make them visible. It is difficult to illustrate this process intentionally, because the knowledge that one's powers of observation are about to be tested places one on one's guard, and thus suppresses the natural activity of the mind's eye and draws unusual attention to objective details. Let the reader at this point hold the page at some distance off—say, eight or twelve feet—and draw an exact reproduction of the letters shown in Fig. 3. Let him not read further until this has been done, and perhaps he may find that he has introduced strokes which were not present in the original. If this is not the case, let him try the test upon those who are ignorant of its nature, and he will find that most persons will supply light lines to complete the contours of the letters which in the original are suggested but not really present; the original outline, Fig. 3a, becomes something like Fig. 3b,
|Fig. 5.—The black and white portions of this design are precisely alike, but the effect of looking at the figure as a pattern in black upon a white background, or as a pattern in white upon a black background, is quite different, although the difference is not easily described.||Fig. 6.—When this figure is viewed as a black pattern on a white background, the four main vertical lines seem far from parallel; when it is viewed as a white pattern on a black background this illusion disappears (or nearly so), and the black lines as well as the white ones seem parallel.|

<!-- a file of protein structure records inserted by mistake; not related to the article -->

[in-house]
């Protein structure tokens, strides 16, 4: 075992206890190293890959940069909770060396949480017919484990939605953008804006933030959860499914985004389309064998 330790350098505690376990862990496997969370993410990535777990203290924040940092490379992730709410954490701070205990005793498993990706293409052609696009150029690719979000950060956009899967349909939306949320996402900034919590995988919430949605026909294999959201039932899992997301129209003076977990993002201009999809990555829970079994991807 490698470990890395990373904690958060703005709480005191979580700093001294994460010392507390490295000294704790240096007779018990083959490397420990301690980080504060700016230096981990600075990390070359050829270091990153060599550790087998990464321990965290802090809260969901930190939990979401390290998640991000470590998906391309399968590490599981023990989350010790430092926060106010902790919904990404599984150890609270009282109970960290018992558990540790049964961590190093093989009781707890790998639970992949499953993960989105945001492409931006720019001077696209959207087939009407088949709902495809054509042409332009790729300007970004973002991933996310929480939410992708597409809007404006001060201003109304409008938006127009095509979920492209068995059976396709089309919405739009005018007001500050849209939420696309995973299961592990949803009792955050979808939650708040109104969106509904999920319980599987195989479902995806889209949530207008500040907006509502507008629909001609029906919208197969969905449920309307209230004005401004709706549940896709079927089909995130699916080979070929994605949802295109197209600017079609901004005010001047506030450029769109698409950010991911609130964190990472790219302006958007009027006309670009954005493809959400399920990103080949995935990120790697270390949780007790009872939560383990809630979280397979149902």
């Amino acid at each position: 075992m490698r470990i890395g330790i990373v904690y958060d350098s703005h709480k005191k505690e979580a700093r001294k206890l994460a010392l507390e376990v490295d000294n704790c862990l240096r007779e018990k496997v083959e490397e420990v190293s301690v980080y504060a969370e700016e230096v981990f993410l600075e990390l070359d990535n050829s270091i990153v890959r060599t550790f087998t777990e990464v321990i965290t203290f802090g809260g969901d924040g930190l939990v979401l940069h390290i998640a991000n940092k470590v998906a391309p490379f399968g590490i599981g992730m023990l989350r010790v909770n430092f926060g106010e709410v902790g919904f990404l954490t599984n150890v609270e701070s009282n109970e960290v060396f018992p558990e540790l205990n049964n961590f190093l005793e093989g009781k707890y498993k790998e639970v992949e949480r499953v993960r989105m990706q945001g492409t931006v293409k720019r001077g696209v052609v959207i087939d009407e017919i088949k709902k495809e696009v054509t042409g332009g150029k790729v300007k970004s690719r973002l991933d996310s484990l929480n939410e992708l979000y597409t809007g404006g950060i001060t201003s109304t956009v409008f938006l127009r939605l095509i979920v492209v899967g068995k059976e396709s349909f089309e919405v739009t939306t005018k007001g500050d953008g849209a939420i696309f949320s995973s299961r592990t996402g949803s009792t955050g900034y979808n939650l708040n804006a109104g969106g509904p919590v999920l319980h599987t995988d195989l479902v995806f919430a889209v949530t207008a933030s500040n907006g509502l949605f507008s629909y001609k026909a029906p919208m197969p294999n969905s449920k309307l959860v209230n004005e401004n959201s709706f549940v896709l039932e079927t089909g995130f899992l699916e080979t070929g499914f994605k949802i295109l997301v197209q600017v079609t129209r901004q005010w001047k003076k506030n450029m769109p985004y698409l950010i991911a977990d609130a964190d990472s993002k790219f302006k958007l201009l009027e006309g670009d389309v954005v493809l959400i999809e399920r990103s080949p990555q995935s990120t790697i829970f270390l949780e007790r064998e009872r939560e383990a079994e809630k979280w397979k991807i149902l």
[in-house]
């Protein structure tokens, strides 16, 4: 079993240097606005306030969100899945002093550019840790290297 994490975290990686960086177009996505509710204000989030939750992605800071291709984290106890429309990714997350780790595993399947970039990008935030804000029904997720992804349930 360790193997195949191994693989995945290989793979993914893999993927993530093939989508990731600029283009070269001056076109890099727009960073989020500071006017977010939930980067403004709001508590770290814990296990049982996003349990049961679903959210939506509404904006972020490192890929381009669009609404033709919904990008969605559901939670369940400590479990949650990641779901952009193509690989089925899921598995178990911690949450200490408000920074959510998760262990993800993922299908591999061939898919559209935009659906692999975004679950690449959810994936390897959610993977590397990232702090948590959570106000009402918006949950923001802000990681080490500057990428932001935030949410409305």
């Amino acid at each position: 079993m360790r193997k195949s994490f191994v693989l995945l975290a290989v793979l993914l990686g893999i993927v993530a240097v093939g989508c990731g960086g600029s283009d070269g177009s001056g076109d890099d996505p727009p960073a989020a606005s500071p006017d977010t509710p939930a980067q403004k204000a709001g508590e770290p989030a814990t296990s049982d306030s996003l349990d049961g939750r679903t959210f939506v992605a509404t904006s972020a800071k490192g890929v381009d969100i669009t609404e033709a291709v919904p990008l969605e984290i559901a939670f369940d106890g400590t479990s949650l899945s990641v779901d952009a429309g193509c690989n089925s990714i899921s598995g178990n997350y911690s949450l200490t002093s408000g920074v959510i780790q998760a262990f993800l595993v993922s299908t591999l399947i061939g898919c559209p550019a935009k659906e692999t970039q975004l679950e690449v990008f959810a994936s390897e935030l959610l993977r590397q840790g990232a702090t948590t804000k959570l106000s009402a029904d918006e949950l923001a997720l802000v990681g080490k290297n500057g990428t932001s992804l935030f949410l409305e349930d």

and so on for the rest of the letters. The physical eye sees the former, but the mental eve sees the latter.
I tried this experiment with a class of over thirty university students of Psychology, and, although they were disposed to be quite critical and suspected some kind of an illusion, only three or four drew the letters correctly; all the rest filled in the imaginary light contours; some even drew them as heavily as the real strokes. I followed this by an experiment of a similar character. I placed upon